Managerialism

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Managerialism is the ideological principle that says that societies are equivalent to the sum of the transactions made by the managements of organizations.[1]

"The main origin of Managerialism lay in the human relations movement that took root at the Harvard Business School in the 1920s and 1930s under the guiding hand of Professor Elton Mayo. Mayo, an immigrant from Australia, saw democracy as divisive and lacking in community spirit. He looked to corporate managers to restore the social harmony that he believed the uprooting experiences of immigration and industrialization had destroyed and that democracy was incapable of repairing." [2]

Managerialism Ideology[edit]

The managerialist society is not one which responds to the needs, desires, and wishes of a majority of its citizens, but one which is influenced by organizations. In other words, the managerialist society responds to whatever the managements of various organizations can gain in their transactions with each other. The needs, desires and wishes of the individual is heard through their membership of an organization. Furthermore, Managerialism is both a process and a substantive ideology. Managerialism says that the fundamental social units are not individuals, as capitalism would declare, but rather the fundamental social units are organizations. Ultimately, Managerialism specifically denies that the fundamental nature of society is an aggregation of individuals.[3]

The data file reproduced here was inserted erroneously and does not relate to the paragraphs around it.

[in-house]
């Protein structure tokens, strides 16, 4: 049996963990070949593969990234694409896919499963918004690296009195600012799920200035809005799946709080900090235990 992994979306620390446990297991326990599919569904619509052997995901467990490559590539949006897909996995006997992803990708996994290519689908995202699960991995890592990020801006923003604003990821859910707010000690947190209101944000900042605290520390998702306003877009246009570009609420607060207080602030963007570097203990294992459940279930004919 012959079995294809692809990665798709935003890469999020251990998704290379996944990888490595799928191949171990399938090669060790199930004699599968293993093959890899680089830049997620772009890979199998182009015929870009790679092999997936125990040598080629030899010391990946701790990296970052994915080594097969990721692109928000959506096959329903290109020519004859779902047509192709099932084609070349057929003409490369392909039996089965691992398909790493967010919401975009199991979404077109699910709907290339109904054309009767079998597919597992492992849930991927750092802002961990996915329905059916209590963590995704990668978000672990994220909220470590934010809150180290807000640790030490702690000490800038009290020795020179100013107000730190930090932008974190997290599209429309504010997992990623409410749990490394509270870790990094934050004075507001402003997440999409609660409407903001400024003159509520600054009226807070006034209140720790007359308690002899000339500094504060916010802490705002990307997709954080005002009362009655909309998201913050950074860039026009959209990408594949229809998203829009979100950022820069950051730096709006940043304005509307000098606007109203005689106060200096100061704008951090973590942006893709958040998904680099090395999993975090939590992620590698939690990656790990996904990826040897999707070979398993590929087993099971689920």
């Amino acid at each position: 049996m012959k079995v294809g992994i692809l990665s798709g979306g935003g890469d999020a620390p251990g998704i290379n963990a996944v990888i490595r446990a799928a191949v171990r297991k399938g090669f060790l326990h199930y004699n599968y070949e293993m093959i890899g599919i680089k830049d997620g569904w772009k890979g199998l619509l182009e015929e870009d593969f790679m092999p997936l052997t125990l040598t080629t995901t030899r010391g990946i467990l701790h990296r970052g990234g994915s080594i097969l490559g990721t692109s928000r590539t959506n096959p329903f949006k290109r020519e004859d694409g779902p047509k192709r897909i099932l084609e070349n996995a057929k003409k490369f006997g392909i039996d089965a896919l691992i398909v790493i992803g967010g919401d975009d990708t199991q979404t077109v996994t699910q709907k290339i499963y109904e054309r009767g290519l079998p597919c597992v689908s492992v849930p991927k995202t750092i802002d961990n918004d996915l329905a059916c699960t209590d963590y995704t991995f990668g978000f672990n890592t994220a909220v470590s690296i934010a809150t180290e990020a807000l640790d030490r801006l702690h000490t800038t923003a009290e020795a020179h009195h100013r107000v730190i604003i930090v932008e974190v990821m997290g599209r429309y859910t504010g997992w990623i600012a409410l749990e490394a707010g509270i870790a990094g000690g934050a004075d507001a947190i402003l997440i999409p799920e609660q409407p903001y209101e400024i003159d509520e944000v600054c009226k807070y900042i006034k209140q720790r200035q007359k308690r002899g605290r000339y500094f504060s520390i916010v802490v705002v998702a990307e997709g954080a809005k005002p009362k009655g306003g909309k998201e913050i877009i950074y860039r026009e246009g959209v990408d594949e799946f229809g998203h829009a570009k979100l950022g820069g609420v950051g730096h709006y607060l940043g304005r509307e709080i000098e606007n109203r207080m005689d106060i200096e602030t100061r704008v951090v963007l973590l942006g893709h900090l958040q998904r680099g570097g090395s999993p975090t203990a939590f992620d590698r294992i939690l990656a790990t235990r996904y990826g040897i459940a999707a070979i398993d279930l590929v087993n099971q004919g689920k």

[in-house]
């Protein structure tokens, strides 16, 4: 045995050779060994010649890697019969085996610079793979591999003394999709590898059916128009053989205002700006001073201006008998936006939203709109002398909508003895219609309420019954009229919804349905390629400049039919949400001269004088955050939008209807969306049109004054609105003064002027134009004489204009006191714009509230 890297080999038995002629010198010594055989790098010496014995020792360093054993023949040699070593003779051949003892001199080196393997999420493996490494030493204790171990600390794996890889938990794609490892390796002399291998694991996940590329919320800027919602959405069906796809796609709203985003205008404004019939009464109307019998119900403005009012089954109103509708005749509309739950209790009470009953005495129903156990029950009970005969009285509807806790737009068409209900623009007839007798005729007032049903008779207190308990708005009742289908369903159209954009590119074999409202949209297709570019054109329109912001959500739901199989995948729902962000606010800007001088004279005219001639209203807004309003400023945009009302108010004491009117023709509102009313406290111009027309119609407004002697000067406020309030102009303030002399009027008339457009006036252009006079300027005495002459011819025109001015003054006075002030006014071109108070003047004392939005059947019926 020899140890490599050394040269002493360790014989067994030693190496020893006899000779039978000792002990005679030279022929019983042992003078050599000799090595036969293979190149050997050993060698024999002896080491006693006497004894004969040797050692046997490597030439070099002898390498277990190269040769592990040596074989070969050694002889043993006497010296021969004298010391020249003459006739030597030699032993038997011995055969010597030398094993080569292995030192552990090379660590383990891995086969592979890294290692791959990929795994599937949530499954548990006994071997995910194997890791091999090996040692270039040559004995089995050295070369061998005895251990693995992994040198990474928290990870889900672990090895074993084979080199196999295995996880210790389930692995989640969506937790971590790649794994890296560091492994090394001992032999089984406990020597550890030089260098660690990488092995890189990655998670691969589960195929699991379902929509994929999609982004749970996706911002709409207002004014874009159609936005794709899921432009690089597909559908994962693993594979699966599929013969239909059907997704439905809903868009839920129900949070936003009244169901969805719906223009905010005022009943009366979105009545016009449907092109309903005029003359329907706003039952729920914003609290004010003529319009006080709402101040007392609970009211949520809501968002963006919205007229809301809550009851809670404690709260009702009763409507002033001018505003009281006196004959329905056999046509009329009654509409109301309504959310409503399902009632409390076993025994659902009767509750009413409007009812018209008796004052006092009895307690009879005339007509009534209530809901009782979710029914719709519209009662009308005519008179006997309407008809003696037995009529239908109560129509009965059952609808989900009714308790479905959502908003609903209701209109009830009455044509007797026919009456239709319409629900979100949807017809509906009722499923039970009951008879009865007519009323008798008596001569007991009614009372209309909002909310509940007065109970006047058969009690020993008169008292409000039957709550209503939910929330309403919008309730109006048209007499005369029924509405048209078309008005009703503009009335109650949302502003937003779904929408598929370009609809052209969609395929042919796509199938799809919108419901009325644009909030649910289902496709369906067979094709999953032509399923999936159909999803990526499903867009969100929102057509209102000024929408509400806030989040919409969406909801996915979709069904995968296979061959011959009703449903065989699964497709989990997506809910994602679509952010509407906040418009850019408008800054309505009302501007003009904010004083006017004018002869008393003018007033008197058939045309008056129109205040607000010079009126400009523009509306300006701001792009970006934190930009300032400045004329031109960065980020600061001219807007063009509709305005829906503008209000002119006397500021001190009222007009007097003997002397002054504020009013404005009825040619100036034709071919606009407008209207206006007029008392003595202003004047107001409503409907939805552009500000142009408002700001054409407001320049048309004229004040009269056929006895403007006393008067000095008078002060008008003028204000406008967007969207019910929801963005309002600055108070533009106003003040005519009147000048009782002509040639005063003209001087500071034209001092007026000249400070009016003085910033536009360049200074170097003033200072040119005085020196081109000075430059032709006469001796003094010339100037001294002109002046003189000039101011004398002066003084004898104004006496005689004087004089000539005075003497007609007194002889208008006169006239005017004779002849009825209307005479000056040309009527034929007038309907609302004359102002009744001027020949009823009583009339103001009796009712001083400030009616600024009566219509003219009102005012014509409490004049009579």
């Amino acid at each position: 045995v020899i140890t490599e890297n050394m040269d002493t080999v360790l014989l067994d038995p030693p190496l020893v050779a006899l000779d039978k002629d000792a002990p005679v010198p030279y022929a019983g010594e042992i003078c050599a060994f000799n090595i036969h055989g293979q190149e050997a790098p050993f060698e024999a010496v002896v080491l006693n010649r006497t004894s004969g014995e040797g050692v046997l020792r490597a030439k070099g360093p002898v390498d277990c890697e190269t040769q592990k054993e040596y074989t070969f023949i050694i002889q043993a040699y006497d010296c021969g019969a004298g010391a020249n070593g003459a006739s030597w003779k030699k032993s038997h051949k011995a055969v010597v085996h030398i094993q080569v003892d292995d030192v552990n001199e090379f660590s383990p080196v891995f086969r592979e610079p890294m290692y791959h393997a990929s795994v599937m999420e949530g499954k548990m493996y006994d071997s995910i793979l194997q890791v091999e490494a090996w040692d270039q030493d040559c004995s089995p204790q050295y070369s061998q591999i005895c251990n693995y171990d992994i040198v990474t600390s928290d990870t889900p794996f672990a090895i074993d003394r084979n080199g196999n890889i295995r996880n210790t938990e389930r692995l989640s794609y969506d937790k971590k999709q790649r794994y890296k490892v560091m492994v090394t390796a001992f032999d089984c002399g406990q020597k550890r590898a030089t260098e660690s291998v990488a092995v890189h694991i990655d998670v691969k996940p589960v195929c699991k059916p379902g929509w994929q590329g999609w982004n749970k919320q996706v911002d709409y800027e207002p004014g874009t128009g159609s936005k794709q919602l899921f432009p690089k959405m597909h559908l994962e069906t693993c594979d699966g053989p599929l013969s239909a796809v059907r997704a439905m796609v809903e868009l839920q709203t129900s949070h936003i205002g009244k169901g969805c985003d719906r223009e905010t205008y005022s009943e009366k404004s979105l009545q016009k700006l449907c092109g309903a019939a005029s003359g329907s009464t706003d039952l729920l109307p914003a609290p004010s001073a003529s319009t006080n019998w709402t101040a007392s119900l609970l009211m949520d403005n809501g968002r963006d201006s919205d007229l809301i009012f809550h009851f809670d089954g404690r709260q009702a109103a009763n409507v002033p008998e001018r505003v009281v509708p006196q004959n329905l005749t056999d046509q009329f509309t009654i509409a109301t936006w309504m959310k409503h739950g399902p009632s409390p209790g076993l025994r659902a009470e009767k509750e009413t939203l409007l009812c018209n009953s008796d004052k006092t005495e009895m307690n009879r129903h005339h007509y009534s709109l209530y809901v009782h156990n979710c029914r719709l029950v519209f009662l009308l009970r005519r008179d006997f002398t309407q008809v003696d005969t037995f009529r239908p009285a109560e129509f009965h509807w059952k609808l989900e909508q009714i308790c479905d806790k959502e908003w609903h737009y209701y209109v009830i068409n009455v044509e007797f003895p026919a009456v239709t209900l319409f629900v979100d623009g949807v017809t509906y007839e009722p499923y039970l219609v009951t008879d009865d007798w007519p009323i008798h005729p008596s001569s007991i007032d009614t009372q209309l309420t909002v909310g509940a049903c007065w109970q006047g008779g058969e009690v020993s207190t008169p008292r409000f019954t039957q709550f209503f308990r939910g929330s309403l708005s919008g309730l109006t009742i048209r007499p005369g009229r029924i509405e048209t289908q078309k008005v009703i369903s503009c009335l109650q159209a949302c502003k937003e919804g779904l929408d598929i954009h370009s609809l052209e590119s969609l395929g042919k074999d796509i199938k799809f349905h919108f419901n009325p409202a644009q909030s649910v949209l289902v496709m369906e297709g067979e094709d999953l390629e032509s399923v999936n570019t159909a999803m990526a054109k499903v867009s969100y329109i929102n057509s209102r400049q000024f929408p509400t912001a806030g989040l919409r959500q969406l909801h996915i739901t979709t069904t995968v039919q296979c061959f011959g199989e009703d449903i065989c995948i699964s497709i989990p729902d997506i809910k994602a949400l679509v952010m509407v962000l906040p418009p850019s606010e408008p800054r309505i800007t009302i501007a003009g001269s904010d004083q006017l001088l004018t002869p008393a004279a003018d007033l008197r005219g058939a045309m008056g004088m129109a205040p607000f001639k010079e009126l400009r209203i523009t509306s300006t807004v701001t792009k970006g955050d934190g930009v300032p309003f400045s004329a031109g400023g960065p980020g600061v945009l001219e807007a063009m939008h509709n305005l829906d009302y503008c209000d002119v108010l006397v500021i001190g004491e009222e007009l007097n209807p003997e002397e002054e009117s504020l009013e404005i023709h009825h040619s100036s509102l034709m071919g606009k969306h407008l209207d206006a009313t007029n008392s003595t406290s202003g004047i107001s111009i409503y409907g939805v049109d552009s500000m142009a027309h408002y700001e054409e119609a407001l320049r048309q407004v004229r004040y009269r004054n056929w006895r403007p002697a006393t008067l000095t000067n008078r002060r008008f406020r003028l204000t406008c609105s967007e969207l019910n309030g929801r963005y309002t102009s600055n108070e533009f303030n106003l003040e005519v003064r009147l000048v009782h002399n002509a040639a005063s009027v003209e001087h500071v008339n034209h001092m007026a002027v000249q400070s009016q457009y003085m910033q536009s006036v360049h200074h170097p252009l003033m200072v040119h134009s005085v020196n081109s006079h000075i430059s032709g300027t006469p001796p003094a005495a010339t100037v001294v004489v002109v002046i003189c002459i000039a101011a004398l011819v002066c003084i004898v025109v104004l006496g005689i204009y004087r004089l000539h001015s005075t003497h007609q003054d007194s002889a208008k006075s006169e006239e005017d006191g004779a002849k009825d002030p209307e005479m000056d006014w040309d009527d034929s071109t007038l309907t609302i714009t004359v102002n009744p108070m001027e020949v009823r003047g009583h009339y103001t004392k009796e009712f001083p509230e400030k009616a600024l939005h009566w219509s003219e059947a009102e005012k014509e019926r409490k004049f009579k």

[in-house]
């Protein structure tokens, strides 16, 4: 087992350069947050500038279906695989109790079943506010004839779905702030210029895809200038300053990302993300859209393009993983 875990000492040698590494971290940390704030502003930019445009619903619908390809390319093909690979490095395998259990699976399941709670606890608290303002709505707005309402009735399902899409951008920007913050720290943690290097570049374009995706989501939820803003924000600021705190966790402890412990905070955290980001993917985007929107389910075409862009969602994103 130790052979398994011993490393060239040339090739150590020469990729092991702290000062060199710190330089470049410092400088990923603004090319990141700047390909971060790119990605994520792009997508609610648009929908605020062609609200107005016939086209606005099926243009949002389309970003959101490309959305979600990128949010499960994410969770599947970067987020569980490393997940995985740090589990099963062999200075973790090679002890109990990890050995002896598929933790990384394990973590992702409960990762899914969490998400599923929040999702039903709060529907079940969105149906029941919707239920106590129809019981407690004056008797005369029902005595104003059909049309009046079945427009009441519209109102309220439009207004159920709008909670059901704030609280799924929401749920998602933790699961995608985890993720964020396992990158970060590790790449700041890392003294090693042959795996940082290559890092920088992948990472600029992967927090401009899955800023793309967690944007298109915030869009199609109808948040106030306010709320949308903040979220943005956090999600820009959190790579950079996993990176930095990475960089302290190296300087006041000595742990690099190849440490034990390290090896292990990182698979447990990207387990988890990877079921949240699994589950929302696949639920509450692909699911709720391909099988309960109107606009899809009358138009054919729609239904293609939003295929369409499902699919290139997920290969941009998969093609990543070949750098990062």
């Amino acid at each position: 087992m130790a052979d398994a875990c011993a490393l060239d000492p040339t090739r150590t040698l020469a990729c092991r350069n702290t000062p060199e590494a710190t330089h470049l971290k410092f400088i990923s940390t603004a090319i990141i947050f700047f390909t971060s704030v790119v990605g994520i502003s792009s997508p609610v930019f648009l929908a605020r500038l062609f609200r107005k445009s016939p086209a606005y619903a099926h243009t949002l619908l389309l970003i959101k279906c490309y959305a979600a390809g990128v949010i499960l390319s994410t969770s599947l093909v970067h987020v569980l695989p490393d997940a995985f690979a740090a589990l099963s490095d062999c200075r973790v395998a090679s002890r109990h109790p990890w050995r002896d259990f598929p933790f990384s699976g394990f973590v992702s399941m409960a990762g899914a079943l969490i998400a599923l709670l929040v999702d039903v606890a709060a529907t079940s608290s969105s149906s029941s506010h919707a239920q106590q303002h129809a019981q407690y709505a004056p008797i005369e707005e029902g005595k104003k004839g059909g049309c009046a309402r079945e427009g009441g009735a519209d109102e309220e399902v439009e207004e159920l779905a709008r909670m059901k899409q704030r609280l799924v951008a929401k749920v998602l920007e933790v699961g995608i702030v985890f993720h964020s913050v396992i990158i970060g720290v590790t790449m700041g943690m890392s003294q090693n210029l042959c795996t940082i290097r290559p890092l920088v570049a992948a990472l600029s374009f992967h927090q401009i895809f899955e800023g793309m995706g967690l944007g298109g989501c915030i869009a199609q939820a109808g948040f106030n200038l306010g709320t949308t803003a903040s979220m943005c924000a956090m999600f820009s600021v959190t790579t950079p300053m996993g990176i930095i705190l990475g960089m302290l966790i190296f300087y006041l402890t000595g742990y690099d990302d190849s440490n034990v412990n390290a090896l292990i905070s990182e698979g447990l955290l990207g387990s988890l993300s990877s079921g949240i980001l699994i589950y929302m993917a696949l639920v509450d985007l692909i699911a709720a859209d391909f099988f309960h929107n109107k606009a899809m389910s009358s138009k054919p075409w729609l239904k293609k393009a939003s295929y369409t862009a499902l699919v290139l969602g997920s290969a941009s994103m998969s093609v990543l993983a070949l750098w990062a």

Political[edit]

Managerialism in Political science is a set of beliefs, attitudes and values which support the view that management is the most essential and desirable element of good administration and government. Consequently in all enterprises and services, whether private or public, expertise in management must be taught by training and incentives to excel. In the political world it may take the form of asserting that much conflict and argument are unnecessary for solving problems. All that is needed is a rational assessment of the problem and this involves gathering and collating information, listing the options, calculating costs of each, evaluating consequences and choosing the best course of action. Recent Managerialism has included such devices as 'performance indicators', purporting to measure the relative efficiencies of different managers and 'market testing' which compares public sector managers' responsibilities and tasks with those of managers in the private sector in order to assess their pay. It is criticized for weakening the public service ethos.[4]